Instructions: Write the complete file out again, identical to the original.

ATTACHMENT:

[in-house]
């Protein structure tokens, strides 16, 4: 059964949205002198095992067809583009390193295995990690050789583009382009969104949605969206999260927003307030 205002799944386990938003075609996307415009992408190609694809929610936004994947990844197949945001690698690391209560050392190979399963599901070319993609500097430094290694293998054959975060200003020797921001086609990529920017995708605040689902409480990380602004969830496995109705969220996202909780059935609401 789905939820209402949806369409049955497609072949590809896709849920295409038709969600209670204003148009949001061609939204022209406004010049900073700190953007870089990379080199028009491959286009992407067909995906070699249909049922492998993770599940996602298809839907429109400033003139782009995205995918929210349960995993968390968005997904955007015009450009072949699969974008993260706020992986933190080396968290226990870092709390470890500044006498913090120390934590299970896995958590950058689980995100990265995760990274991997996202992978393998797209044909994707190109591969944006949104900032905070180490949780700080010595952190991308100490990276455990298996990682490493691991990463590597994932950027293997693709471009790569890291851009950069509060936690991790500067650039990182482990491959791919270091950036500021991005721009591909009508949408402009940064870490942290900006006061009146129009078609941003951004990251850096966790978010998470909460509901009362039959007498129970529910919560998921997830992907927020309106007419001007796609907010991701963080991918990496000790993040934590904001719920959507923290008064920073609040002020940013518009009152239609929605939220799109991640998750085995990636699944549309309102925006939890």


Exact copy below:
[in-house]
């Protein structure tokens, strides 16, 4: 059964949205002198095992067809583009390193295995990690050789583009382009969104949605969206999260927003307030 205002799944386990938003075609996307415009992408190609694809929610936004994947990844197949945001690698690391209560050392190979399963599901070319993609500097430094290694293998054959975060200003020797921001086609990529920017995708605040689902409480990380602004969830496995109705969220996202909780059935609401 789905939820209402949806369409049955497609072949590809896709849920295409038709969600209670204003148009949001061609939204022209406004010049900073700190953007870089990379080199028009491959286009992407067909995906070699249909049922492998993770599940996602298809839907429109400033003139782009995205995918929210349960995993968390968005997904955007015009450009072949699969974008993260706020992986933190080396968290226990870092709390470890500044006498913090120390934590299970896995958590950058689980995100990265995760990274991997996202992978393998797209044909994707190109591969944006949104900032905070180490949780700080010595952190991308100490990276455990298996990682490493691991990463590597994932950027293997693709471009790569890291851009950069509060936690991790500067650039990182482990491959791919270091950036500021991005721009591909009508949408402009940064870490942290900006006061009146129009078609941003951004990251850096966790978010998470909460509901009362039959007498129970529910919560998921997830992907927020309106007419001007796609907010991701963080991918990496000790993040934590904001719920959507923290008064920073609040002020940013518009009152239609929605939220799109991640998750085995990636699944549309309102925006939890």